What does it say?
As you read Ezekiel 9 remember that this is the continuation of Ezekiel’s vision.
As a vision, these images are not literal, but God’s promise to judge his people engaging in idolatry and defiling the temple. Faithful followers of God agonizing over this idolatry receive a mark on their forehead sparing them from judgment. This contrasts with what John sees in Revelation 13 about those who take the mark of the Beast.
In chapter 10 Ezekiel describes his vision of God’s glory departing from the temple in Jerusalem. He once again sees the cherubim (angelic beings) and strange “wheels” that he had seen previously by the River Chebar in chapter 3. Remember that Ezekiel is already in Babylon with other exiles when Jerusalem finally and completely falls to Babylon. Here, Ezekiel sees Jerusalem’s fall and a group of leaders giving false advice to those who remained.
With chapter 11 the fall of Jerusalem is irreversible. Yet in this same chapter we see Ezekiel speak for the first time about restoration to come. Just as Jeremiah also predicts, Ezekiel sees a day when God will give his people a new spirit and new hearts.
God instructs Ezekiel to play the role of one being deported into exile. All that Ezekiel does in this chapter is really played out in great detail by king Zedekiah of Jerusalem as he and a new wave of Jews go into captivity in Babylon.
What does it mean?
Just as no one listened to Jeremiah, few Jews give serious attention to Ezekiel and his powerful messages. Most Jews still do not grasp the seriousness of the situation. If Jerusalem were to be overthrown it surely wouldn’t be in their lifetimes. Jerusalem is eternal, God’s city. Besides, Jeremiah and Ezekiel are just a couple of many prophets, and the others are giving messages of assurance and peace. Why not listen to them instead? Not only that, if judgment does come, it will be for leaders, not people like them. How could God really judge them for the sins of their ancestors? These and many more excuses keep most people from hearing seriously Ezekiel’s messages. Do we not tend to put our trust in similar excuses instead of taking God’s words seriously?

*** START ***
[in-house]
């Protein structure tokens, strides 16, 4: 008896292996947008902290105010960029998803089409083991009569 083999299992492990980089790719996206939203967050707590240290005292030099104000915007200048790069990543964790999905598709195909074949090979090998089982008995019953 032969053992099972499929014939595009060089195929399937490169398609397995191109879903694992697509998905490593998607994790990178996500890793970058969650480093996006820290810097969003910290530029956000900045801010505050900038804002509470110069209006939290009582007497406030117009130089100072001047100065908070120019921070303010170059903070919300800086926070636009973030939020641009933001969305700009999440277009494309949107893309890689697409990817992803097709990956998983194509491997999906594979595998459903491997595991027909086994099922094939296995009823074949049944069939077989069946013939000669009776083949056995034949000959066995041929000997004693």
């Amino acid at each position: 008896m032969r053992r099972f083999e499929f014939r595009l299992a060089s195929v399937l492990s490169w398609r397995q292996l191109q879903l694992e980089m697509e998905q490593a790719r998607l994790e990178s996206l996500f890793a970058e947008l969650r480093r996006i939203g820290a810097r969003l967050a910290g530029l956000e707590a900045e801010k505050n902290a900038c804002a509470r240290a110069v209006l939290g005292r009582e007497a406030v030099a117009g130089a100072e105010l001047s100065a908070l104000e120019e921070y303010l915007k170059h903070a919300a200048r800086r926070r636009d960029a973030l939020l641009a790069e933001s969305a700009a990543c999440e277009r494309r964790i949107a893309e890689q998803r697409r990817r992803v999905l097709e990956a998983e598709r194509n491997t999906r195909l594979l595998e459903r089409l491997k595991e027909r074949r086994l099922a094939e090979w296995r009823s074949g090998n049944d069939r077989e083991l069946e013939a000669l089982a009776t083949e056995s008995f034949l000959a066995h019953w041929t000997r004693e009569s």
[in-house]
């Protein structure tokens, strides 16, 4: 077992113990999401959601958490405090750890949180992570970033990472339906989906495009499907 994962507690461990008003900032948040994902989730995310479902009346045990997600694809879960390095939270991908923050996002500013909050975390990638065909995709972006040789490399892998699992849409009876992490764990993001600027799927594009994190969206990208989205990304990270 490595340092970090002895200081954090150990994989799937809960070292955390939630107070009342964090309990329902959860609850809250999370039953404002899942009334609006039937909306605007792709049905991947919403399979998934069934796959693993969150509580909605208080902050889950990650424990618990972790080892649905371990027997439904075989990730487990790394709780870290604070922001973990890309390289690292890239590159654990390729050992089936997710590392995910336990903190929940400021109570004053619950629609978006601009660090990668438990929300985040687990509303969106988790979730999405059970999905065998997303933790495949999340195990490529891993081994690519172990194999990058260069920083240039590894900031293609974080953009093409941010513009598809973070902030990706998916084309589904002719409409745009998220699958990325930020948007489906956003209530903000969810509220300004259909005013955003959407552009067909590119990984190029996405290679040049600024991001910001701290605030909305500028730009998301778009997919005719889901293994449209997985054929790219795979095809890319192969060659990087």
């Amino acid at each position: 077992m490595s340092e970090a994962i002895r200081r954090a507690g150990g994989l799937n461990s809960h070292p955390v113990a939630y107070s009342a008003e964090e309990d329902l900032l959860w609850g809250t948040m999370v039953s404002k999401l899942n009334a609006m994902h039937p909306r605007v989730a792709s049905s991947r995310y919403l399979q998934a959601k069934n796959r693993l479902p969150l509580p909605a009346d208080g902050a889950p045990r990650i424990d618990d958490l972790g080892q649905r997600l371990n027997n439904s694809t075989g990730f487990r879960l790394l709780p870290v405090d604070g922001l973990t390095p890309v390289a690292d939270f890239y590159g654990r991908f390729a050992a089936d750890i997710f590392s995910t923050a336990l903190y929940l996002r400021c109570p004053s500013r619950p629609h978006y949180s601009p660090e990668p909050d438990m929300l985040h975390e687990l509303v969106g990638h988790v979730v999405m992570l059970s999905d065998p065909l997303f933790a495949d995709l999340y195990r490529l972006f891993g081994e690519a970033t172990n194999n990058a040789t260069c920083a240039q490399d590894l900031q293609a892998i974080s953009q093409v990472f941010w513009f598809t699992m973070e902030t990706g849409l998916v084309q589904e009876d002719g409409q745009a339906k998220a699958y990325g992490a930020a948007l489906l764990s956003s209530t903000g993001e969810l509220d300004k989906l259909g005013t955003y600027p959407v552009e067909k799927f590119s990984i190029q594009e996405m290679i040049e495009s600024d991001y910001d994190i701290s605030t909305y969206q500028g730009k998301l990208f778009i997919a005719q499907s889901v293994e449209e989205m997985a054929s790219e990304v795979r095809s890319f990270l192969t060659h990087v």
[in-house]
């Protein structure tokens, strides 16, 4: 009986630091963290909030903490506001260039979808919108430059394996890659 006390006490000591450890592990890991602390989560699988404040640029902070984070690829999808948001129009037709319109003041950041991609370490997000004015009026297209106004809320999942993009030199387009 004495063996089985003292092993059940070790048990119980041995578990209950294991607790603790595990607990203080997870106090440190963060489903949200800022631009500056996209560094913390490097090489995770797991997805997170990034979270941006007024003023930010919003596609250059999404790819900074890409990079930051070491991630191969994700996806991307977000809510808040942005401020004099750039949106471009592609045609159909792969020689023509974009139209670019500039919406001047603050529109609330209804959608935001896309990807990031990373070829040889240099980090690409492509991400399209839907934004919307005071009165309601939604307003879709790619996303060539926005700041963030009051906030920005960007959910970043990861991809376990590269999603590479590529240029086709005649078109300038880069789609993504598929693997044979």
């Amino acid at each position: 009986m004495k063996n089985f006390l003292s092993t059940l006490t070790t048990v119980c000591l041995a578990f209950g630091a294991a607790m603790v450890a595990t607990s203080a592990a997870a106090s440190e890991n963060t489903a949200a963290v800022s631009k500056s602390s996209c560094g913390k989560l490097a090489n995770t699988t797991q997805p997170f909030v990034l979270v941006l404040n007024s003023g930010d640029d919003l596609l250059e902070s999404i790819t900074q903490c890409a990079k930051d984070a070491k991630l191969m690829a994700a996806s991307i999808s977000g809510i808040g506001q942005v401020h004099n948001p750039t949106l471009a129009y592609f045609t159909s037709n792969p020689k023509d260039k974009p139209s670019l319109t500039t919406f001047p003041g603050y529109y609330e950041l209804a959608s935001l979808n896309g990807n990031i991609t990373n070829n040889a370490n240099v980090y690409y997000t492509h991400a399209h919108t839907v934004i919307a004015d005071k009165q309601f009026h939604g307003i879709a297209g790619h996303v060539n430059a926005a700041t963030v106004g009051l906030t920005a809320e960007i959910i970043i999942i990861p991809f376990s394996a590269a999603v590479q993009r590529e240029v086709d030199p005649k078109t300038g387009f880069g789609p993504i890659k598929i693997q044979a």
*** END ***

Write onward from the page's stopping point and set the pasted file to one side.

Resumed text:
How will I respond?
Do I find God’s word interesting and instructive, or do I really take it seriously – seriously enough to hear and obey? Is there an aspect of God’s word that I have been trying to ignore? What can I do today to take God at his word more seriously?